Financial Crises, Credit Booms, and External Imbalances: 140 Years of Lessons
Oscar Jorda (),
Moritz Schularick () and
Alan Taylor ()
IMF Economic Review, 2011, vol. 59, issue 2, 340-378
Do external imbalances increase the risk of financial crises? This paper studies the experience of 14 developed countries over 140 years (1870–2008). It exploits the long-run data set in a number of different ways. First, the paper applies new statistical tools to describe the temporal and spatial patterns of crises and identifies five episodes of global financial instability in the past 140 years. Second, it studies the macroeconomic dynamics before crises and shows that credit growth tends to be elevated and short-term interest rates depressed relative to the “natural rate” in the run-up to global financial crises. Third, the paper shows that recessions associated with crises lead to deeper slumps and stronger turnarounds in imbalances than during normal recessions. Finally, the paper asks to what extent external imbalances help predict financial crises. The overall result is that credit growth emerges as the single best predictor of financial instability. External imbalances have played an additional role, but more so in the pre-WWII era of low financialization than today.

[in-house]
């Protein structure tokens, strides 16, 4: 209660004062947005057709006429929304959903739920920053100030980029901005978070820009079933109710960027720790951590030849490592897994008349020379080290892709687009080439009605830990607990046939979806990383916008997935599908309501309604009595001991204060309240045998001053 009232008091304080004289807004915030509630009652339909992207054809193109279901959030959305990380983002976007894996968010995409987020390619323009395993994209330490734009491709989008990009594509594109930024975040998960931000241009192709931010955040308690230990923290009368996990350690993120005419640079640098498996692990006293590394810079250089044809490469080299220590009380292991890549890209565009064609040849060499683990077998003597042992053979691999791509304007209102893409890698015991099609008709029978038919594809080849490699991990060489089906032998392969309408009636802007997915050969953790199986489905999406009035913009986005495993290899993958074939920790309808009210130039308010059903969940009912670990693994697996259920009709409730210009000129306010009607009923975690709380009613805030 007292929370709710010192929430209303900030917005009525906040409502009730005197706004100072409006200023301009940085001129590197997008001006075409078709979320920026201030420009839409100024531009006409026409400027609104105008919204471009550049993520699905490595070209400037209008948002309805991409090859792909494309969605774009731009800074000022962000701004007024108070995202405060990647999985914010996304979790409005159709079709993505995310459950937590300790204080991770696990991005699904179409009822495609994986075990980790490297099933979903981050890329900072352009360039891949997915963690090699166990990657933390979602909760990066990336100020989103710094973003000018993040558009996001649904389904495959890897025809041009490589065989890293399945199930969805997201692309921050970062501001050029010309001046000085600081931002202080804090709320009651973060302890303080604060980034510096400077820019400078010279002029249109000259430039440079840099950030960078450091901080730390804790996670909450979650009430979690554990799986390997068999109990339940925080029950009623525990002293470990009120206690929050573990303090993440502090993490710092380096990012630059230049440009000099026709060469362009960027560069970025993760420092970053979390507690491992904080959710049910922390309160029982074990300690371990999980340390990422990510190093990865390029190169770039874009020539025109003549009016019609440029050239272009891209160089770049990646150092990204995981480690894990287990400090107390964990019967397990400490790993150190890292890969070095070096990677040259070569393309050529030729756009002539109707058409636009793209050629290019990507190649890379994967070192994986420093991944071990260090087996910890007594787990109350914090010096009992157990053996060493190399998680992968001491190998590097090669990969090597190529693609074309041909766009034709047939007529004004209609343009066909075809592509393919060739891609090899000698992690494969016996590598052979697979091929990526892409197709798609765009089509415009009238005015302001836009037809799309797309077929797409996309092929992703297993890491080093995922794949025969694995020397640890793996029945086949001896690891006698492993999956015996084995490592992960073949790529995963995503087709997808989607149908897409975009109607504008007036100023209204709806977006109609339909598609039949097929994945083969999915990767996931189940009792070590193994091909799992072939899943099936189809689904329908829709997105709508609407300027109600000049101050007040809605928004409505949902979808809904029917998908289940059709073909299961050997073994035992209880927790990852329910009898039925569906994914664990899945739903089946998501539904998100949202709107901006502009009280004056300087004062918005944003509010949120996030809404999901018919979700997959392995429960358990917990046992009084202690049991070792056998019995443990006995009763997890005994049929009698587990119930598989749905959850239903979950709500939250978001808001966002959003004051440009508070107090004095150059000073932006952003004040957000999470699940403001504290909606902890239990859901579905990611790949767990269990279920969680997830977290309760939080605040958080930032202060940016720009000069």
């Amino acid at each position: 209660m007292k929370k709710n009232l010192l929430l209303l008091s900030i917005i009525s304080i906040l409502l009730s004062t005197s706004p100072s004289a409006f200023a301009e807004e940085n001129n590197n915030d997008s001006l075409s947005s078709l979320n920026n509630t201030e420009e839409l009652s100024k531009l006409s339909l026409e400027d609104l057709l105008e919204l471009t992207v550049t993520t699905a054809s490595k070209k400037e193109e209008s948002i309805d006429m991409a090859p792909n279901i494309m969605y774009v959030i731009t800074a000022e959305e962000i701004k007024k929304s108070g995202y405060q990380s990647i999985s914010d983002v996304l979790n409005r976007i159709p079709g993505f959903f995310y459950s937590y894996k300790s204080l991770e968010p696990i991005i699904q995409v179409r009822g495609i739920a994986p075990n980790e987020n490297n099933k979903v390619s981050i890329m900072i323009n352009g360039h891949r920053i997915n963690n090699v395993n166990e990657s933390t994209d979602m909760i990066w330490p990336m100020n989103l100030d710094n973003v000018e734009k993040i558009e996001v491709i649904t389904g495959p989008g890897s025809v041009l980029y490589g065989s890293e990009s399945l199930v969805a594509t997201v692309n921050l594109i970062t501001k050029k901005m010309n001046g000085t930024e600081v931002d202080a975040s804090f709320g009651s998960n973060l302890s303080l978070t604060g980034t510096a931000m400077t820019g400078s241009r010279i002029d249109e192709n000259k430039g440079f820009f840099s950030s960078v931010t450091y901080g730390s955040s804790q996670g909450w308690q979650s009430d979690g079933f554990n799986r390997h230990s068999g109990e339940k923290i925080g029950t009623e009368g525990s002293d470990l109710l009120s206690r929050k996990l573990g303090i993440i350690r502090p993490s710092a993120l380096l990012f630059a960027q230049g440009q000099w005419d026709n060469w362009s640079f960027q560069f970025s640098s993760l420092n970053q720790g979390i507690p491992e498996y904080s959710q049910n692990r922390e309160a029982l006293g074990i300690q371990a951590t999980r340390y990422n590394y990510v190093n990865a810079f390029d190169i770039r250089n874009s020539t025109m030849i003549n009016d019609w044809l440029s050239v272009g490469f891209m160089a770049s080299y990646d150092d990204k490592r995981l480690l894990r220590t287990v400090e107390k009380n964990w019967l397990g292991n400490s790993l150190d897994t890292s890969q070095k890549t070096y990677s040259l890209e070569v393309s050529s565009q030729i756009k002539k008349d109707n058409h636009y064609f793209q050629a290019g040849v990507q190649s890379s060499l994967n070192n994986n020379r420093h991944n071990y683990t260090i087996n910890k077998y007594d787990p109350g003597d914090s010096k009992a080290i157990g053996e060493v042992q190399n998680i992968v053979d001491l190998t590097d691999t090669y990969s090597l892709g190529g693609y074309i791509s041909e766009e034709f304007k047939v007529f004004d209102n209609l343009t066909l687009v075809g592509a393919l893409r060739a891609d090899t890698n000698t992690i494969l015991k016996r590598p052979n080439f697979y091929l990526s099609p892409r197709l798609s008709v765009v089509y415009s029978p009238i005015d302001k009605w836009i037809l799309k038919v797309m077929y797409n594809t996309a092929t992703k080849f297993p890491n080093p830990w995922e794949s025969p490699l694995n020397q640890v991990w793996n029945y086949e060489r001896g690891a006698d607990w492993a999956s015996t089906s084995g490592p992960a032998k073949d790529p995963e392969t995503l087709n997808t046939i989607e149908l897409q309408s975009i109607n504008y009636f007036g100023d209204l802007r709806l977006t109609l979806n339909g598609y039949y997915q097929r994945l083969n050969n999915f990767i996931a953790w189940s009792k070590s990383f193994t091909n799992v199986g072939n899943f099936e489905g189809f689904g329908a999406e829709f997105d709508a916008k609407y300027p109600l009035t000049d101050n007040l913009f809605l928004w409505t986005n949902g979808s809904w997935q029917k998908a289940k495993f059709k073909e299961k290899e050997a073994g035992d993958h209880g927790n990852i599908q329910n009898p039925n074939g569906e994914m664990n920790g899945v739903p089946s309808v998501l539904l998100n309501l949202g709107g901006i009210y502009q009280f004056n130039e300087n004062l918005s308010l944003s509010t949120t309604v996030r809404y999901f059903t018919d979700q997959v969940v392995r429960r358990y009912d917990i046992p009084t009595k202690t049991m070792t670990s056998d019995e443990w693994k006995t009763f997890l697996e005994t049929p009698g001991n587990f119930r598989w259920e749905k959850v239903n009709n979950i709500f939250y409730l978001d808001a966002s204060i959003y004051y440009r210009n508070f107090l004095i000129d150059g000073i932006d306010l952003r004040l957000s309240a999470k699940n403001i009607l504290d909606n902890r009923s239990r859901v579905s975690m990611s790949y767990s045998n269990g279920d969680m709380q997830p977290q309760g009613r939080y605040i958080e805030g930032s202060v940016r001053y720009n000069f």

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Working Paper: Financial Crises, Credit Booms, and External Imbalances: 140 Years of Lessons (2010)
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